26 December 2010

Passport stamp Taiwan

Hi there,

Im just reading up on South East Asia, where i would love to travel in the next few years. I'm also travelling to Taiwan this summer. I was surprised to hear that if you have a stamp in your passport from Taiwan, you will get denied entry into many countries?

Is there any truth to this?

More importantly, are there any other countries that you cannot enter having your passport stamped with Taiwan?

Thanks in advance,

Dear Daniel.

I don't know where you get your info from but as far as I am aware you can have a Taiwan stamp in your passport and it won't stop you from entering any other country even their worst enemy the PRC China. It is not like a Cuban stamp, Israel stamp or a DPRK stamp. Though my American buddies tell me cuba and Israel is easy, you ask the nice person at immigration to stamp it onto a separate piece of paper when you fly via Mexico to Cuba or wherever to Israel. Heh I very nearly did get a DPRK stamp though. Felix however had a DPRK stamp as a joke, the TSA did not treat him very nicely for having this.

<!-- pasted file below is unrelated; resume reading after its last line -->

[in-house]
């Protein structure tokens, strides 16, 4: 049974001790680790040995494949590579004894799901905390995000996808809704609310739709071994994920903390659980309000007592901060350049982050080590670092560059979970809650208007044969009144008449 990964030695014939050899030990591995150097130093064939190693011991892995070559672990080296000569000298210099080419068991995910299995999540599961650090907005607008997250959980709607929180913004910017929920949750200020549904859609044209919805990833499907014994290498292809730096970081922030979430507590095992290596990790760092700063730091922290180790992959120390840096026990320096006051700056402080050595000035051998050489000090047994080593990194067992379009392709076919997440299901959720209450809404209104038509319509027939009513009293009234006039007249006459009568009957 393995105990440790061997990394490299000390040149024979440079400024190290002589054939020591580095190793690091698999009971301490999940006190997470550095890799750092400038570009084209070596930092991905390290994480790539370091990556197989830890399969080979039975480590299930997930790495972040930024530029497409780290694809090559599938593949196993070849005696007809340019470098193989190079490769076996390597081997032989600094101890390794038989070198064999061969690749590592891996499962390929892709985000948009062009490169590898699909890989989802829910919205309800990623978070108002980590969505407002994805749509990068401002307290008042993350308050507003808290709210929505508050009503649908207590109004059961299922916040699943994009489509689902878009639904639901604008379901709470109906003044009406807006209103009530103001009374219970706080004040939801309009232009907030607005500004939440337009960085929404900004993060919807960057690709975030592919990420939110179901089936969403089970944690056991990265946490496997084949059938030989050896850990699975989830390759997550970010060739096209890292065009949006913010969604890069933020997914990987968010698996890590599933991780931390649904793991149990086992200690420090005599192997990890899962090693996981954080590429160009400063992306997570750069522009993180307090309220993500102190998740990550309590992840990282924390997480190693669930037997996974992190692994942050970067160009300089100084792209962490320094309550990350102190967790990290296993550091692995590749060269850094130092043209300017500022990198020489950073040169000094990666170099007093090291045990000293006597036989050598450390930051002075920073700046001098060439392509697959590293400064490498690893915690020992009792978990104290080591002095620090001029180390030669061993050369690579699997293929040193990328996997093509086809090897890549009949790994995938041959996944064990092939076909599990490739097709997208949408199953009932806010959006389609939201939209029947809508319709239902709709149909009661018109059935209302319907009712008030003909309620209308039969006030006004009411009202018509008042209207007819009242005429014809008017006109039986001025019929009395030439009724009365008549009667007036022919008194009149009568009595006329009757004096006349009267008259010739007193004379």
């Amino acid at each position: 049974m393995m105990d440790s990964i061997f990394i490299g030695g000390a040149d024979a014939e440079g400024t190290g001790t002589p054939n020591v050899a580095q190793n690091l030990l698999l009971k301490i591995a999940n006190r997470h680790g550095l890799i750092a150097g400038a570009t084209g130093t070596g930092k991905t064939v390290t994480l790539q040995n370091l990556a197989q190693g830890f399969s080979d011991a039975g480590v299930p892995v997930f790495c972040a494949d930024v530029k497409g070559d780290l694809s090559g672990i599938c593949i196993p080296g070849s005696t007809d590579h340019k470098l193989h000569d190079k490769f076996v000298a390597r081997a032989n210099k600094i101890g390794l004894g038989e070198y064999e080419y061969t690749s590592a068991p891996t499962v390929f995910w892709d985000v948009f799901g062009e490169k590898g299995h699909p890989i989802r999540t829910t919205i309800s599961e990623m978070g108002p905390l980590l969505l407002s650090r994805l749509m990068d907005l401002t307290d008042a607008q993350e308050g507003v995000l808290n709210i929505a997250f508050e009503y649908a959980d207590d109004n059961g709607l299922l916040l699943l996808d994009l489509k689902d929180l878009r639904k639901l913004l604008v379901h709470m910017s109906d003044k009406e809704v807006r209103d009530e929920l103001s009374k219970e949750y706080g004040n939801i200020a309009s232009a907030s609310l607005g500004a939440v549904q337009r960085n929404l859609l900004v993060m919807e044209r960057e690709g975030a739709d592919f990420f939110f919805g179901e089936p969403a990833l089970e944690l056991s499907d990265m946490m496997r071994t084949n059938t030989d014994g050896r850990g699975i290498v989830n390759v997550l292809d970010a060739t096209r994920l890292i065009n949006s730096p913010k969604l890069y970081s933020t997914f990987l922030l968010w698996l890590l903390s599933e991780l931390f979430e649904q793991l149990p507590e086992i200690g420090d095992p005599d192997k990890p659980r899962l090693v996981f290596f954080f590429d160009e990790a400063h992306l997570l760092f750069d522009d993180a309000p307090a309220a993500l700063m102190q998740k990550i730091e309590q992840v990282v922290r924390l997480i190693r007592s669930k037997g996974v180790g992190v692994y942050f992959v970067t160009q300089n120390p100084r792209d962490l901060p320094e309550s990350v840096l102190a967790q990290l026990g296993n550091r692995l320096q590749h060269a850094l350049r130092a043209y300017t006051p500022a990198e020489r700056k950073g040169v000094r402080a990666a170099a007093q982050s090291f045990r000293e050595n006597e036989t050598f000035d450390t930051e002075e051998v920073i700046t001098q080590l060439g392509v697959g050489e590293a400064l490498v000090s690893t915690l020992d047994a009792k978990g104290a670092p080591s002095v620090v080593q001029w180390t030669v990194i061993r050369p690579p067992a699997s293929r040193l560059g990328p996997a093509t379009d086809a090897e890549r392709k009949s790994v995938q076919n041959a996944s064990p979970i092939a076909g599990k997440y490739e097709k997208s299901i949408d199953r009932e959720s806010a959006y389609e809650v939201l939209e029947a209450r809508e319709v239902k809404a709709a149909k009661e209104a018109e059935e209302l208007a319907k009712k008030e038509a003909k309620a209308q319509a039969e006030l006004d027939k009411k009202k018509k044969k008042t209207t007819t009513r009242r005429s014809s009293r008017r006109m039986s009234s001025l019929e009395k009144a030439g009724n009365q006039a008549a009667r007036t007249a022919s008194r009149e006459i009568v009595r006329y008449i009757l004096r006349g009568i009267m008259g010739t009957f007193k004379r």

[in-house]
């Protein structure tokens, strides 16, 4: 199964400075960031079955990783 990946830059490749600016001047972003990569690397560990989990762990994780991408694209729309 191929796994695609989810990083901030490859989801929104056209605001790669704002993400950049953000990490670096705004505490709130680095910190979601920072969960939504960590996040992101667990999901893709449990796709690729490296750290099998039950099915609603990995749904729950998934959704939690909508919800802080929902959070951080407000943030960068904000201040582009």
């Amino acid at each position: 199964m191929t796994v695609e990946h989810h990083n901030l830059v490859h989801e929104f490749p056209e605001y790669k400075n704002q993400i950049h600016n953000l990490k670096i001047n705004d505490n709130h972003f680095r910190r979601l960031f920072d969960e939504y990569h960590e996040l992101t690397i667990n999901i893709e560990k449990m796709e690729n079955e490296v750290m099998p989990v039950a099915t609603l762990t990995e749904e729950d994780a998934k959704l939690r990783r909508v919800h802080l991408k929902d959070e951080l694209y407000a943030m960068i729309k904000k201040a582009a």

In fact it is rather the reverse as Taiwanese passport holders are scrutinised more heavily or have to do some more paperwork when entering and leaving other countries. Though it is a bit of tit for tat really. As Taiwan does not recognise PRC passports and the PRC does not recognise Taiwanese passports requiring a third document. Which resembles a passport which does not say Taiwan or China on it to sort of side step any nationality issues.

Strangely though TCG's on off Taiwanese girlie who TCG thinks will probably Dear John me sometime soon has lots of separate bits of paper sellotaped into the back with various stamps on them. I've seen a Malaysian one and a Singaporean one.

Though tbh entry and exit paperwork in Asia is pretty normal. The EU has spoiled me on one hand I get less stamps, my uncle though travelling around in the 1990s and 1980s filled passports with European stamps. Almost everywhere in Asia demands one of those customs declaration forms which people fill in with anything they fancy. For example when I arrived in Sokcho Korea via ferry from Zarubino Russia, I was faced with a mountain of paperwork. Ok ok it was more like a molehill but since I had just lost a severe drinking game with a bunch of Russians and my breath was powerful enough to melt steel, it felt like a mountain.

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